American softball player
Pitcher Lisa Fernández is widely thought to be the best softball player in the world. Besides throwing countless strikeouts in international play since joining the national team in 1990, Fernández is also a solid third baseman and a powerful hitter. She is best known to most Americans for her role in winning the first Olympic gold medal in softball in 1996 and for pitching the team to a successful defense of its Olympic title in 2000.
A Rough Start in the Sport
Softball is a family sport for Fernández. Her father played semiprofessional baseball in Cuba until he fled the country as a political refugee after the Bay of Pigs invasion in 1962. After he married Fernández's mother, the two played together in slow-pitch leagues. Fernández started to play softball very young, and when she was eight she became the pitcher for a local girls' team.
Fernández's first outing as a pitcher was not very successful. She threw three balls in a row to the first batter, and then hit the child in the head with her fourth pitch. By the end of the game, her team had lost 25-0. But Fernández stuck with the sport. She and her mother practiced pitching in their backyard, and the more Fernández worked the more her team's scores improved.
Fernández turned another excuse to give up into a reason to work harder when she was 12 years old and a noted pitching coach told her that her arms were too
short. She would never be a competitive pitcher past the age of 16, he told her. As Fernández has told the story numerous times, she left his office and started to bawl, thinking that her career was over. Her mother turned around and yelled, "Stop crying! …If you ever let someone in life tell you what you can or cannot do, you'll never make it," she told Larry O'Rourke of the Allentown, Pennsylvania, Morning Call.
Fernández worked hard to prove that she could be a good pitcher, and her work paid off with a spot on the University of California-Los Angeles (UCLA) Bruins softball team. With the Bruins, Fernández won numerous national awards for her playing, as well as the National Collegiate Athletic Association (NCAA) championships in 1990 and 1992. Fernández's pitching was a major contribution to those wins: She pitched five shut-outs during UCLA's 1992 postseason, setting a record for consecutive scoreless innings for the Women's College World Series. The Bruins came within one game of winning the NCAA title Fernández's senior year, too, but they lost the championship game to the University of Arizona 1-0.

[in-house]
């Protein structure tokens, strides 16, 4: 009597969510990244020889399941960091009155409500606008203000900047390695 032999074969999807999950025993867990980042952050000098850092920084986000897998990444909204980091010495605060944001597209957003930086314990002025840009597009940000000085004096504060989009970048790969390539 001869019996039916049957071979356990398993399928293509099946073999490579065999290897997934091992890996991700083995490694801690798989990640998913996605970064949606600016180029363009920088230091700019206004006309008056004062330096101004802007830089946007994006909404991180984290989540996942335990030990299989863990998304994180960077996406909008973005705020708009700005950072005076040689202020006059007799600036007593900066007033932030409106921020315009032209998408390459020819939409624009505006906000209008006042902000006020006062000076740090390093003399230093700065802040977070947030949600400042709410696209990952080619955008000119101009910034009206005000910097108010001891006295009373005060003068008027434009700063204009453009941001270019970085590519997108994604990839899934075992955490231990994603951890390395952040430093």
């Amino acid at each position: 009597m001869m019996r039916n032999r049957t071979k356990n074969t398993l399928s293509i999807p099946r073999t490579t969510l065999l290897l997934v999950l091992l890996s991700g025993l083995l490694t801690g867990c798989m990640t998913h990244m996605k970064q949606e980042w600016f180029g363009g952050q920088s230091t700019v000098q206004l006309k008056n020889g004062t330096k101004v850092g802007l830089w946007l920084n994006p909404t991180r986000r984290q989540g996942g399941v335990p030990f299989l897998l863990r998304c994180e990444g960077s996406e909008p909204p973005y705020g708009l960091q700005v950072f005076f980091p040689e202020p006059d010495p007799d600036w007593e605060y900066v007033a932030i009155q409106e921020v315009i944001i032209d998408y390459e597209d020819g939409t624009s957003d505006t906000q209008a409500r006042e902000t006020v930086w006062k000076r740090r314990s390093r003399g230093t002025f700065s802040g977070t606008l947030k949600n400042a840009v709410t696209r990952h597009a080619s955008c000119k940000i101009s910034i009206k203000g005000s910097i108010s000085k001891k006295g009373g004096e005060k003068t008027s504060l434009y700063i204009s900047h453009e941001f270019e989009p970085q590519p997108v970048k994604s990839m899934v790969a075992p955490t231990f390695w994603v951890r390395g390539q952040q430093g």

Even before she left UCLA, Fernández had already played in and won numerous international tournaments with the official USA softball team. She continued to do so after she was graduated, acquiring a 14-0 pitching record in international play by the time the first Olympic softball tournament ever was held in 1996, in Atlanta, Georgia. The American team as a whole had a record of 115-1 in the decade before those Olympics and was heavily favored to win the gold medal.
Fernández came within one out and a missed step of pitching the first perfect game in Olympic softball. Team USA was 5-0, the only undefeated team in round-robin play, and the United States was playing Australia in their sixth game. The game was scoreless in the first four innings. Then, in the fifth, American player Dani Tyler hit a ball over the fence. It should have been a home run, but the Australian team claimed that Tyler had failed to step on home plate and the umpire agreed. After nine scoreless innings (regulation is seven in Olympic softball), the tiebreaker rule, which allows each team to place a runner on second base at the beginning of their half of the inning, went into effect. In the top of the tenth the United States went up 1-0 on an unearned run. All Fernández had to do was strike out three Australian players to win. She struck out two and had two strikes on the last batter, Joanne Brown, when Brown hit the last pitch out of the park for a two-run homer and the win.